Walleye continue to hit shiners worked in 10-16 feet of water on Farm Island and Round lakes. A good evening bite is reported by walleye anglers when using leeches and rigs along the weedlines. The bass opener was a great success, with good numbers of bass pulled from the shallows of most area lakes on plastics, topwater lures, and small crankbaits. Lots of walleye are coming from the north edge of Lake Mille Lacs. Water temperatures remain below normal, with surface water temperatures mostly in the low 50s. Cool waters have kept the walleye at the shallow sand breaks on the north end of the lake. Some fish are starting to move to the transition areas, from areas with a soft bottom to the rocks in 22-25 feet of water. At the north end sand, fish are still being pulled from the breaks in 17-19 feet of water. If the fish aren't biting, move slightly shallower or deeper. Leeches on long lindy rigs remain best, but on windy days switch to slip bobber fishing at the rocks along shore in depths of 15-17 feet. This shallow rock location is also best during the last hour of the evening, especially when using a leech under a lighted slip bobber in depths of 8-12 feet. On the northeast side of the lake, walleye remain in roughly 8-12 feet of water just off the rocks, and on top of the rocks during lowlight hours. Walleye can also be found in depths of 14-20 feet off the rocks during the day. Near the sand, just off the Carlsona area, walleye are hitting leeches in 15-20 feet of water, with gold spinners and nightcrawlers also working well. The current cool water temperatures should result in great fishing action the entire month of June. 1-800-526-8342;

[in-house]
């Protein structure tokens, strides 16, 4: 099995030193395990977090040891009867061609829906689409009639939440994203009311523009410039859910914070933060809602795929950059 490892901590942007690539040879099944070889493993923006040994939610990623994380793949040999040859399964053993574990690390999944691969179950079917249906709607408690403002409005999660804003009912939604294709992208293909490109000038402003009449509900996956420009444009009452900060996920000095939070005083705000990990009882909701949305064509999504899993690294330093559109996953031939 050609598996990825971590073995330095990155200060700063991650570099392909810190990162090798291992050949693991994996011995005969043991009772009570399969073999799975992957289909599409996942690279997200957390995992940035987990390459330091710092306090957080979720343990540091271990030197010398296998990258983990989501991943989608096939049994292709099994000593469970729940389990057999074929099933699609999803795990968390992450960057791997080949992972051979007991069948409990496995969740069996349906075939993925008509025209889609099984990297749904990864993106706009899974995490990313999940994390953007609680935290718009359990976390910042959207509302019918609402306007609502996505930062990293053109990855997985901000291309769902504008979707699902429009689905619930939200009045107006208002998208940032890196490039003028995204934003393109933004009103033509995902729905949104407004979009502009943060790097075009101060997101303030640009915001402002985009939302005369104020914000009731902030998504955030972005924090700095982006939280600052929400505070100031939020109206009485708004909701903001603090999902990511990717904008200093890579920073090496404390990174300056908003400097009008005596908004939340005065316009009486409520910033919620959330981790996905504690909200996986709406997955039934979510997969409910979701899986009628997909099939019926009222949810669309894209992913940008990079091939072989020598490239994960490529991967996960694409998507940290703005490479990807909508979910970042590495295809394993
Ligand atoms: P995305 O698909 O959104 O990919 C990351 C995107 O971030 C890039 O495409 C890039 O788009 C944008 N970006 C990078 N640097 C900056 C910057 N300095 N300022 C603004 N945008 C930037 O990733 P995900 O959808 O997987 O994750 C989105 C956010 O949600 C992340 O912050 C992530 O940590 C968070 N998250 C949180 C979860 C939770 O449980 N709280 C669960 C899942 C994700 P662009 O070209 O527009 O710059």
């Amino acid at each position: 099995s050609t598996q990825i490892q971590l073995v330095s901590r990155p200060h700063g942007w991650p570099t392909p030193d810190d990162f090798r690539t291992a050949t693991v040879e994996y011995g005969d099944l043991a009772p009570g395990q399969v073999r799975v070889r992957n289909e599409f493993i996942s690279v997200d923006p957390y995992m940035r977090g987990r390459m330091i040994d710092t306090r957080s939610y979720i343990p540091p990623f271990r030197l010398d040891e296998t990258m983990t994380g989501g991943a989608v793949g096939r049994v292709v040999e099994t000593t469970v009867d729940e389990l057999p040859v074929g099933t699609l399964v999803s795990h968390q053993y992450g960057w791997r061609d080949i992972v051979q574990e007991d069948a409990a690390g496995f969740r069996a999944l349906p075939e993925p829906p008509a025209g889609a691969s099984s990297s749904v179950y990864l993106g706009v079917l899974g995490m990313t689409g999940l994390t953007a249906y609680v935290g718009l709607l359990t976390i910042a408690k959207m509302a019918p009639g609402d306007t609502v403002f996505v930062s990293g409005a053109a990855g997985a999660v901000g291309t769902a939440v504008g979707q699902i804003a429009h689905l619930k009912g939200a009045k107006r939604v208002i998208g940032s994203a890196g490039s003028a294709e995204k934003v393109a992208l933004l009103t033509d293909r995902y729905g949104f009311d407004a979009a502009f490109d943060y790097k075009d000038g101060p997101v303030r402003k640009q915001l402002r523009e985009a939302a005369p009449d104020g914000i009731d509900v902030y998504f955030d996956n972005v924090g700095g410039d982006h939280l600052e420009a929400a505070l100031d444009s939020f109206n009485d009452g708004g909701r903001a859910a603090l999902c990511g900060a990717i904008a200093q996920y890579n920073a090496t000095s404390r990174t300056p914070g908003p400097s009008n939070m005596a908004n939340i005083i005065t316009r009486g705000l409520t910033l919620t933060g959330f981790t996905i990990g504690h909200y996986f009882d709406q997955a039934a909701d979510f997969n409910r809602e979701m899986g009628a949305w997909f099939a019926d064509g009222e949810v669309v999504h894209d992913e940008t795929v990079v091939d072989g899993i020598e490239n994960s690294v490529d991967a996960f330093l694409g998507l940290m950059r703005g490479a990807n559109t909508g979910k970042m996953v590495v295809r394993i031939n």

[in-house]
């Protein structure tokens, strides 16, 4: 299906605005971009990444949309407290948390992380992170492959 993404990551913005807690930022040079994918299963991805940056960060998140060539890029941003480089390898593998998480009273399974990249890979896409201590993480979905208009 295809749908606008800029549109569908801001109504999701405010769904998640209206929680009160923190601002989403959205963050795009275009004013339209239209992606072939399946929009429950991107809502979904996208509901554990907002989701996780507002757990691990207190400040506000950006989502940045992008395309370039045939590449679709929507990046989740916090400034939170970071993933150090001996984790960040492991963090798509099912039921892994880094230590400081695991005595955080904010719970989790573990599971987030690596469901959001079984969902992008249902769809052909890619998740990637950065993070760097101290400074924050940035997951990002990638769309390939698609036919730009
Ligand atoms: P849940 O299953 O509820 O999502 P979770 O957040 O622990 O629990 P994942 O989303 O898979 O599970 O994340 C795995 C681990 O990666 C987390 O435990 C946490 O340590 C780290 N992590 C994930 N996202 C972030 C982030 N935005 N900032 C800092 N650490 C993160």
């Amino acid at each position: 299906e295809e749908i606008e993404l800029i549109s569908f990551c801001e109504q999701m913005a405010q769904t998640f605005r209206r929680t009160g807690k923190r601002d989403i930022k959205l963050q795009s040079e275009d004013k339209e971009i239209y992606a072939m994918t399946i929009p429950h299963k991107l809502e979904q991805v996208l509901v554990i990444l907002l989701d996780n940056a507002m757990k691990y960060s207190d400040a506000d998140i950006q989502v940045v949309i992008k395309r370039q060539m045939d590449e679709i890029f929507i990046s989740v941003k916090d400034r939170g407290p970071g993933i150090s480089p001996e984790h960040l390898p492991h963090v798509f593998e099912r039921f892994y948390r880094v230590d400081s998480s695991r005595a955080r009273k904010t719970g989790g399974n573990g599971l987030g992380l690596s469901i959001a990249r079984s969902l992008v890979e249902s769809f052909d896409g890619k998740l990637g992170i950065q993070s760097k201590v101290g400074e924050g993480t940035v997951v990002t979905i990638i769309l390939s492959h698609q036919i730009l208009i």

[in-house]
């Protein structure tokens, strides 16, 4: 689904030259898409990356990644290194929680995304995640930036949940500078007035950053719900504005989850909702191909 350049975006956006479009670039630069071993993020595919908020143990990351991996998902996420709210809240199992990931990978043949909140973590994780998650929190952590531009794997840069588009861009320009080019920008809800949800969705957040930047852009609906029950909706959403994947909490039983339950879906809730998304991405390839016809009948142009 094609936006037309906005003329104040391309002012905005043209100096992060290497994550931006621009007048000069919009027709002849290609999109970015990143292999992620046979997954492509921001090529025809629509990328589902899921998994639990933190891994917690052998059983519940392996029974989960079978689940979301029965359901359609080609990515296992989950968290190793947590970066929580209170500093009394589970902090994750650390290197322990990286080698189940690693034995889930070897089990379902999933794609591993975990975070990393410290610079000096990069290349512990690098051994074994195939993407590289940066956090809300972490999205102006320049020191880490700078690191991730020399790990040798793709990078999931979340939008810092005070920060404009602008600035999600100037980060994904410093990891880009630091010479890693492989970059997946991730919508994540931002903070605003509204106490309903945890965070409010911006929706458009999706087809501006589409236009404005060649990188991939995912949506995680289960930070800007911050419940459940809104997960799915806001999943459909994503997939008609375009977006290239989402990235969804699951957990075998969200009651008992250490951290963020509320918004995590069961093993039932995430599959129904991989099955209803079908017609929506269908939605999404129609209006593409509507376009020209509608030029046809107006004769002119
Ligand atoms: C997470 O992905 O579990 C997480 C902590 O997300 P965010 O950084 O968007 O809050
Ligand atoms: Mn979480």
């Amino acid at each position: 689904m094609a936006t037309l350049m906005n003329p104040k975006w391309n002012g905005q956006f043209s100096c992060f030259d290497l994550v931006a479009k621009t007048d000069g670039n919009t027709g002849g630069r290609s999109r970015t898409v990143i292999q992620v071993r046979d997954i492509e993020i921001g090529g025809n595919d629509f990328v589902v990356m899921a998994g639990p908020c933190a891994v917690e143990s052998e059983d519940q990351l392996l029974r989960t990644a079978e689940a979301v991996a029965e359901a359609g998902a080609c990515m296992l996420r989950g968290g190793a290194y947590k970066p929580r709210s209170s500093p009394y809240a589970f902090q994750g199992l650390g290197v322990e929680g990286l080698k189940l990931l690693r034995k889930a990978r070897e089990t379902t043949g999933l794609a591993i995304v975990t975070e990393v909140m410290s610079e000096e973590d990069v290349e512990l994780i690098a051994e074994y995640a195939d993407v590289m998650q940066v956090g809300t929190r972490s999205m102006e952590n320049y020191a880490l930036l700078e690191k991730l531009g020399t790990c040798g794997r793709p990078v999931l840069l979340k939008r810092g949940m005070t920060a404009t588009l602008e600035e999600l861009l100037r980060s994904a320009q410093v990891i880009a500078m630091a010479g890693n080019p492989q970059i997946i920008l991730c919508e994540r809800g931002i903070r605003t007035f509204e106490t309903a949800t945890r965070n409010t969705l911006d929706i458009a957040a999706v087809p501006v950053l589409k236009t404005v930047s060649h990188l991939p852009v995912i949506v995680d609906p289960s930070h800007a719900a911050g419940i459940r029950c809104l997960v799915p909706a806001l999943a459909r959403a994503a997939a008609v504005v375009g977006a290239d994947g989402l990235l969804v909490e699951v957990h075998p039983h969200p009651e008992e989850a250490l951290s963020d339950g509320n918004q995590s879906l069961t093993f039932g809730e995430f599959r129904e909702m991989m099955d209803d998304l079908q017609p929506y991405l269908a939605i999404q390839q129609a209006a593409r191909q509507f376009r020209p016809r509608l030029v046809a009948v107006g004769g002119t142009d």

Isle/Onamia -Lake Mille Lacs